“I want to close my €3 M round by the end of the month.” –Why funding doesn’t come easy and how to set yourself up for success
Let us come down from Bubble Gum land and take a proper look at how things are really done in Europe when raising early-stage equity.
I am regularly astounded by young start-ups who contact us (The European Health Investor Network) for their fundraising and when asked what their timeline to closing is, they answer without doubt or humour “at the end of the month”.
Dilutive funding doesn’t come easy.
The process is tedious, long, and more often than not, you will find investors that have more reason to say no than yes.
So, get ready for a challenging process that can take anywhere from 3 to 12 months.
Know your 5 Ws & H
If you can summarize all your attributes and goals and demonstrate your added value, market fit, and efficacy data, all in a compelling presentation with clear financials then you are set for the next step. It all comes down to knowing your 5 Ws and H: Who, What, When, Where, Why, and How, and dressing it so investors will appreciate you speaking their language: Exits, ROI, valuation, and so on.
Do your Homework
If you are an early-stage start-up raising dilutive funding, you may have to contact Angels Groups, family offices, early-stage venture funds or even corporate venture funds in your own country and most probably beyond borders.
Each will have an investment thesis that may be restrictive regarding:
Stage of development
Time to exit
Fund size and cycle
There is no need to waste your bullets, time, and energy contacting the wrong investors. So be very thorough when doing your homework or get professionals to help you identify the ones you wish to attract to the table.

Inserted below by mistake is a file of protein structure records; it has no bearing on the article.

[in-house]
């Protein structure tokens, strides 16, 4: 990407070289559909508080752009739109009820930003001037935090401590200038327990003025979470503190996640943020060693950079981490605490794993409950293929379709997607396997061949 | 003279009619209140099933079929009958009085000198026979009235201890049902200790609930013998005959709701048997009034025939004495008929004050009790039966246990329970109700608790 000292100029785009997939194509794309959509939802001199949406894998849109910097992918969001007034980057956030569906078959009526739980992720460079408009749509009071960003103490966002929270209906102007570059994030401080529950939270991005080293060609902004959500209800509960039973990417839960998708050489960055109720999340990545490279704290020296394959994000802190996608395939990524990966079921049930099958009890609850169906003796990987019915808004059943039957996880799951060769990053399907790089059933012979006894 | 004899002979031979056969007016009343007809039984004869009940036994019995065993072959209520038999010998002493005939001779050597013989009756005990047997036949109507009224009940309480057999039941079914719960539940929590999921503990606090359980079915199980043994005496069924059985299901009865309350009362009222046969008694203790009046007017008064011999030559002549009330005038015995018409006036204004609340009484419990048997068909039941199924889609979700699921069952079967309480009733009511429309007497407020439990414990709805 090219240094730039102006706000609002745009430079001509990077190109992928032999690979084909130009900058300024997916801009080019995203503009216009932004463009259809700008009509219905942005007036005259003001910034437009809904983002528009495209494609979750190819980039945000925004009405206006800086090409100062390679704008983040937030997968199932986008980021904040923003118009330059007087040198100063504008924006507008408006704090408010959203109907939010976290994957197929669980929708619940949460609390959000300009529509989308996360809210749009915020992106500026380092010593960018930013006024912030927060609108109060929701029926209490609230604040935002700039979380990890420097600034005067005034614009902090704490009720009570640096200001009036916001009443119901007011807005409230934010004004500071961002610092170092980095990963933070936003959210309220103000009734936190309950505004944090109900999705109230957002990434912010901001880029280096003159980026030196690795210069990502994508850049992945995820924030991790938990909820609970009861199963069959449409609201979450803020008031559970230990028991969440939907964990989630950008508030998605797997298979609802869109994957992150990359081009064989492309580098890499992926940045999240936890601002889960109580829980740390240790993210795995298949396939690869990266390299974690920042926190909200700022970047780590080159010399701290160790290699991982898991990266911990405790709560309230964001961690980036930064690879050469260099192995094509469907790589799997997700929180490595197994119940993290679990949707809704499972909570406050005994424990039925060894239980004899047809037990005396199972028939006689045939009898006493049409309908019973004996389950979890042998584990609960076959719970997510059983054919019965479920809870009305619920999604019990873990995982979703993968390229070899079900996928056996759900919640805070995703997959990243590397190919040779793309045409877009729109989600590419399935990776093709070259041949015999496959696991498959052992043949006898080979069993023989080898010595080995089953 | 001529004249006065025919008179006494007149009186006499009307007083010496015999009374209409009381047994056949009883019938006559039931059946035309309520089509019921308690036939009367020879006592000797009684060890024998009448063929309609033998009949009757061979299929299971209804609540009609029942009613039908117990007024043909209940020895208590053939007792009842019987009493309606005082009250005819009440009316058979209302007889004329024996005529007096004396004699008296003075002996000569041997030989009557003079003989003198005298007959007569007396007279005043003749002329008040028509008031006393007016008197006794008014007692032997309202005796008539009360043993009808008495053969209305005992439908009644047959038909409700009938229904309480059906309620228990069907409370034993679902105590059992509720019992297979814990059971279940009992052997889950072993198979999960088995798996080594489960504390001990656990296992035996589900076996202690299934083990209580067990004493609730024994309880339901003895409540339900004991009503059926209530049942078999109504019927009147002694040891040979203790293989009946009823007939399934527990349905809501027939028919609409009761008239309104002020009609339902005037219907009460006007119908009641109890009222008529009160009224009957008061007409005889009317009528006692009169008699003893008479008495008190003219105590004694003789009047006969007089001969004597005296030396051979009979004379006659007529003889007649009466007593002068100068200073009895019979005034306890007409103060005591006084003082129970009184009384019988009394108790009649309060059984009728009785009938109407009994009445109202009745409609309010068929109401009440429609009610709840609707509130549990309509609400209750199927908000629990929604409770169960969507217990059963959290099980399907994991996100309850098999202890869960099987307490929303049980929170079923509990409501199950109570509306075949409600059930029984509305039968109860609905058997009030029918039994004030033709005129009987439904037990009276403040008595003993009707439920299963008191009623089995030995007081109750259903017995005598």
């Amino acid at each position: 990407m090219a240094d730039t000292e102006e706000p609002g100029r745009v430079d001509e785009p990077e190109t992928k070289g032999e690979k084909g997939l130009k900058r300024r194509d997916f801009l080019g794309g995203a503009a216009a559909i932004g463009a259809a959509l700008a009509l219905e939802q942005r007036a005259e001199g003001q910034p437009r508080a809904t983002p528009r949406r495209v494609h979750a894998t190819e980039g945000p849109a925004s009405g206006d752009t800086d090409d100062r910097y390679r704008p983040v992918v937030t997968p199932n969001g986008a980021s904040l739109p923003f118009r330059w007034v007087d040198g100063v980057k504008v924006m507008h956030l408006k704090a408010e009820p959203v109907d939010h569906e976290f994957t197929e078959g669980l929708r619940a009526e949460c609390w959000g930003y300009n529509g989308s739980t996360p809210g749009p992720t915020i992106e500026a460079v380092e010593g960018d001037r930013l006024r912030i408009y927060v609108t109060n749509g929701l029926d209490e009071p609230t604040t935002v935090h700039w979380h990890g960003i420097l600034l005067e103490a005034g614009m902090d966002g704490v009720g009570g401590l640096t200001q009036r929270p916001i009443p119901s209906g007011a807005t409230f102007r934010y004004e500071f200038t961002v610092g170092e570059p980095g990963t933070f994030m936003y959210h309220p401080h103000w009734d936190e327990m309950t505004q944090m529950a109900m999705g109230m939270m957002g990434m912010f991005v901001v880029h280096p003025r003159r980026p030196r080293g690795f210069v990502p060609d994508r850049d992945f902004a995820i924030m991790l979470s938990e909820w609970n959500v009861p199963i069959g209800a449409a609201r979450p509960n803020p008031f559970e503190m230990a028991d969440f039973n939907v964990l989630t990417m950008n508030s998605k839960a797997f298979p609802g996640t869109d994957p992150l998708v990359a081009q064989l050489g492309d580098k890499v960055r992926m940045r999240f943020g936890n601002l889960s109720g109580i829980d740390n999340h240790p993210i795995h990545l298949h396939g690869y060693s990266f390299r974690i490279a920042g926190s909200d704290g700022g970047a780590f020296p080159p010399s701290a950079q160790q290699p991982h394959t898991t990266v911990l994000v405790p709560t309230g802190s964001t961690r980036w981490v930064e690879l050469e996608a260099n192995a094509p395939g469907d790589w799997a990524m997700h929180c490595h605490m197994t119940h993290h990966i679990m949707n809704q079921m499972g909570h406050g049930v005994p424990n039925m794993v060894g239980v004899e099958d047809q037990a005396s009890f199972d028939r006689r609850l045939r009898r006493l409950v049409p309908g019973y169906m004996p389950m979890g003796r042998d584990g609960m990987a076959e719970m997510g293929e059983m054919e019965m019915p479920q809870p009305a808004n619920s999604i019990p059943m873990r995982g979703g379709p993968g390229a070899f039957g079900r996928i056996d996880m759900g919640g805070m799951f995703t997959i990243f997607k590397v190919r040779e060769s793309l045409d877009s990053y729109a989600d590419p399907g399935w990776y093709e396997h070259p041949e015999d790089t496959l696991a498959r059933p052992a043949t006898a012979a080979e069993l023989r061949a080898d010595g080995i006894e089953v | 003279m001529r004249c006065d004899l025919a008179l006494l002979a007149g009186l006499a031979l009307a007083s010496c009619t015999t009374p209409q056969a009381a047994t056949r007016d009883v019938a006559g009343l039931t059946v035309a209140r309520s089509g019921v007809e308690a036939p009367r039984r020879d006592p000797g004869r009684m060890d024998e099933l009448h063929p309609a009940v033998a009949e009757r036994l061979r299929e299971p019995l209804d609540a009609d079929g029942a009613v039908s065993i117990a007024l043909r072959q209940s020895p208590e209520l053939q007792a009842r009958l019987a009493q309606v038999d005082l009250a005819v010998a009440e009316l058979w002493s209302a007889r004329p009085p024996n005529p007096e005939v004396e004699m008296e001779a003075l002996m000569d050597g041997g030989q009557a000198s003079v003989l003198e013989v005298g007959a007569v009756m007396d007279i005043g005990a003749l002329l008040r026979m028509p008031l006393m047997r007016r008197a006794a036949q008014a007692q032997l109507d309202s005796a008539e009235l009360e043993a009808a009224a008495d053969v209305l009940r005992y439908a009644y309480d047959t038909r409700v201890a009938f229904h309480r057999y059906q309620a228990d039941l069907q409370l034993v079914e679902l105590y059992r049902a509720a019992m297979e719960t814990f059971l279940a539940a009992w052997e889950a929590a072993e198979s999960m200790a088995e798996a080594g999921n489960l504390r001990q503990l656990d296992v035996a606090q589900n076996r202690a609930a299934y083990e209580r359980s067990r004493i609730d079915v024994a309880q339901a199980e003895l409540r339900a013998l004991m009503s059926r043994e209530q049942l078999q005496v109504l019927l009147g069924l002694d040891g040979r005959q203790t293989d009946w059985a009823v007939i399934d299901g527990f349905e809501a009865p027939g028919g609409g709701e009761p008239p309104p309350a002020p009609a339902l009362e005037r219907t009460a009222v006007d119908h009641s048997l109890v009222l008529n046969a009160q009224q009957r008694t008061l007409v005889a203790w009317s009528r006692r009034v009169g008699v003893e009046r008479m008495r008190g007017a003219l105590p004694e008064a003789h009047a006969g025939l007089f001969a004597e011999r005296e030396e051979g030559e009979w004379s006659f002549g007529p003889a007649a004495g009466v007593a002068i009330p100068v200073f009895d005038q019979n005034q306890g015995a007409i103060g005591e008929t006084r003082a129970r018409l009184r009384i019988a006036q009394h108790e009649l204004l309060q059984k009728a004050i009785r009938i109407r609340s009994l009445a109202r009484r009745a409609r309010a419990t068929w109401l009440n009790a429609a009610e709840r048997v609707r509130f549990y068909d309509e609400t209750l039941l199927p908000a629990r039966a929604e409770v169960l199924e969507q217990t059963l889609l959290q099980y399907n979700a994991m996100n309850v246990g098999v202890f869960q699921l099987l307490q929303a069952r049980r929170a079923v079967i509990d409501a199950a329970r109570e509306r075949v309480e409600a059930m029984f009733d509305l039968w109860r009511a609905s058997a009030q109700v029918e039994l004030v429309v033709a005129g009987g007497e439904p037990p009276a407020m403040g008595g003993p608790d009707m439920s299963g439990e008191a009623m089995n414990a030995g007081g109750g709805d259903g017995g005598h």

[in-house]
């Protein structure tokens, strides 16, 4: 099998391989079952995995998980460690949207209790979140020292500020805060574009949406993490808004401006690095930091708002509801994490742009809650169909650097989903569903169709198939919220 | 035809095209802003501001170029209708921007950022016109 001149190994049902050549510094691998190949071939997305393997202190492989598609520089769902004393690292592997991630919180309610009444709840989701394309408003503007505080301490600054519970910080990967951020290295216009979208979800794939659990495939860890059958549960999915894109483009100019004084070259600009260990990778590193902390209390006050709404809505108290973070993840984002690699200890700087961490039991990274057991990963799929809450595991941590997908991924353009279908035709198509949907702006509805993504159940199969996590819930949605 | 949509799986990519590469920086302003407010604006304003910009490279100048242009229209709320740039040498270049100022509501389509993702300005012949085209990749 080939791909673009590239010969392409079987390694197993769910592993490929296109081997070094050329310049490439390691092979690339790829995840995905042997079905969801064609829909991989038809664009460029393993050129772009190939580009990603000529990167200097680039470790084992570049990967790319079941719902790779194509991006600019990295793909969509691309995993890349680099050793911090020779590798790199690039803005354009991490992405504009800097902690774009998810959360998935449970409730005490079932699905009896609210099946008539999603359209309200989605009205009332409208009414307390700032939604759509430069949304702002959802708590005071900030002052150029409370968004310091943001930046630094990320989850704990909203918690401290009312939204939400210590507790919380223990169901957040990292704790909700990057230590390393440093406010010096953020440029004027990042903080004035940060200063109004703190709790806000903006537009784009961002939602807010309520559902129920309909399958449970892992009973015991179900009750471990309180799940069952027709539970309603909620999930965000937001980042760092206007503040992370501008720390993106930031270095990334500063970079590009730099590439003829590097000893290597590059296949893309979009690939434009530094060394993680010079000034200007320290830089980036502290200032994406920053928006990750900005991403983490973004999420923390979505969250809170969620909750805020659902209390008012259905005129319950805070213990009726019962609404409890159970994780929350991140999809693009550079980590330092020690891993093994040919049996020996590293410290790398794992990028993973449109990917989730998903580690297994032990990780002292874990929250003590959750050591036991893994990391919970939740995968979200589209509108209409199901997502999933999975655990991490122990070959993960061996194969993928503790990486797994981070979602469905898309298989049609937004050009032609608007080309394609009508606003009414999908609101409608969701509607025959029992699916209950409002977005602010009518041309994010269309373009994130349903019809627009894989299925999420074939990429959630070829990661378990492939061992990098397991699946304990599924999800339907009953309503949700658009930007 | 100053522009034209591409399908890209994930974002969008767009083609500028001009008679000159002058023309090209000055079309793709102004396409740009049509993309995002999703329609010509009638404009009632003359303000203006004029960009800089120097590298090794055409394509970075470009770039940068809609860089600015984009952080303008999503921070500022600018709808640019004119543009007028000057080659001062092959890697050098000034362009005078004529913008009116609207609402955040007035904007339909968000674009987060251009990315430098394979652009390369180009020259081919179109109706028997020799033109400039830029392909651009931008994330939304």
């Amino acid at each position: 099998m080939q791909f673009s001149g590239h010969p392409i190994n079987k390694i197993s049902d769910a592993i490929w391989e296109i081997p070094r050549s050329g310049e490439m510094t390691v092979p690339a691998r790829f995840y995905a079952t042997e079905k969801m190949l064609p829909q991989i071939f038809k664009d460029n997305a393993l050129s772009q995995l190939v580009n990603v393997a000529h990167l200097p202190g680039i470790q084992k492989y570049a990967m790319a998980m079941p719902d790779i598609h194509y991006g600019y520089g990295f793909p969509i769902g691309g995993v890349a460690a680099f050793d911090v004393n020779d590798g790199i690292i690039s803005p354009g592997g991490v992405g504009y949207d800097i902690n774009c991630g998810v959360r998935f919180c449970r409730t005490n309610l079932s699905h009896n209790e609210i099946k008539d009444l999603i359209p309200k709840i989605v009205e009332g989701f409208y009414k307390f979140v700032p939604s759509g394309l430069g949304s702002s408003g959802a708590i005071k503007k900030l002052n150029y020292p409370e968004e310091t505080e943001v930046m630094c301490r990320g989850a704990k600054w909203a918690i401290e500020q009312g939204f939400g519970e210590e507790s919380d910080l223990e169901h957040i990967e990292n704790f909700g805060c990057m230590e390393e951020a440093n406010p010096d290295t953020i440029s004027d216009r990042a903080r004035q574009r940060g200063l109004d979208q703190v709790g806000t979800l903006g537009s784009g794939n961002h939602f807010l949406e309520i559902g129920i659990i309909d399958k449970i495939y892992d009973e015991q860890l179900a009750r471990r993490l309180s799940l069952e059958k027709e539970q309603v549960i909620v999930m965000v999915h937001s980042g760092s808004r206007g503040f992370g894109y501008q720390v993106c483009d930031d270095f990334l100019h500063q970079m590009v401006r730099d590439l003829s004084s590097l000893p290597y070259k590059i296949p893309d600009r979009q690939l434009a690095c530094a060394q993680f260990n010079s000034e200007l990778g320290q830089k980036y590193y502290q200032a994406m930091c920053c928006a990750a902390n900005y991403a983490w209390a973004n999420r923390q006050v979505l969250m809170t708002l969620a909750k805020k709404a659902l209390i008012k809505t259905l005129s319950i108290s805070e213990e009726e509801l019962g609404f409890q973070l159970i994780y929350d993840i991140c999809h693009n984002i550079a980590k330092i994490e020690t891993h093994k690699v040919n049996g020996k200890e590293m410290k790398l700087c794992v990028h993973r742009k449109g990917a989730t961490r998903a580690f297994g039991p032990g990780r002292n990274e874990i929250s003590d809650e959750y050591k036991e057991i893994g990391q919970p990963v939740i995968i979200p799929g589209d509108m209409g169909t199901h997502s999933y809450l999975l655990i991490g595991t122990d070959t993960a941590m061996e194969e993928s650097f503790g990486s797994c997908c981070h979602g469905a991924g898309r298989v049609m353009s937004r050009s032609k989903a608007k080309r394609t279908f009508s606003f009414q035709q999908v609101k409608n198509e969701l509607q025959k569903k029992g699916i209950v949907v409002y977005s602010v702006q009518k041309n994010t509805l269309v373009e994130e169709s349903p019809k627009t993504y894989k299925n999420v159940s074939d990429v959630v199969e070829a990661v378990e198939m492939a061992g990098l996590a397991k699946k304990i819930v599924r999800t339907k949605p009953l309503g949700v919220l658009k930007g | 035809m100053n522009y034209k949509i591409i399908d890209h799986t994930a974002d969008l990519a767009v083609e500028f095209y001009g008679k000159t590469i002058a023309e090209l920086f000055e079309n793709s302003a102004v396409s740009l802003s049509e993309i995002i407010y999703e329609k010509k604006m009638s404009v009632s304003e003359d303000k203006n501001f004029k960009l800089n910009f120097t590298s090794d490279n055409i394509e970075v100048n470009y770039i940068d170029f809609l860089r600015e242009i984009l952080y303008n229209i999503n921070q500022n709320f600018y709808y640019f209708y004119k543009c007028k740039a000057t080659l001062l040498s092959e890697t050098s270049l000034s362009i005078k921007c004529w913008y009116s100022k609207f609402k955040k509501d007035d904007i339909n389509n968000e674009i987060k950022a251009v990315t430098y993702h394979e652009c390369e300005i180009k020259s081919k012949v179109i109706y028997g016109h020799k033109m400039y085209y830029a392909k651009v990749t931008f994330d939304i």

Let us now suppose you’ve aligned your ducks and are now ready to send out your great deck to the identified investors. What happens next? You wait and hope for an email that will either ask you further questions or invite you to a pitch. That is the best scenario that does not require, two or three reminders just to see if they have received your precious message while you wait in vain.
Let’s be positive and fast forward to your “pitch” tour where said investors are enthusiastic about your project and want to deep dive into all the hidden corners of your company/project/product/market.
The Data Room
Connections are made, networks are activated, and the investigation is ongoing. Prepare your contracts, IPs, your KOL contacts, financial statements, Cap table, certificates, assets, etc. Make it quickly available in an organised, transparent manner that will not only induce trust and professionalism but also speed up this whole Due Diligence process.
Then, according to the amount being raised and the number of investors involved, a lead will come forth, legal advisors will join in and discussions with all interested parties will hopefully lead to a Letter of Intent or Term sheet and finally CASH in your bank.
So, imagine doing all that in 30 days! Not probable.
From my own experience as head of the European Health Investor Network, the more you are raising and the more parties are involved, the longer it takes. My advice? Though this is hardly an exact science – plan ahead, get support and expect to add 2/3 months to your initial timeline.
Last but not least, cash is key, don’t be too conservative in your assessment of cash flow needs.
Hail to you, entrepreneur, for your enthusiasm and energy to bring your project to life and to nurture it towards growth.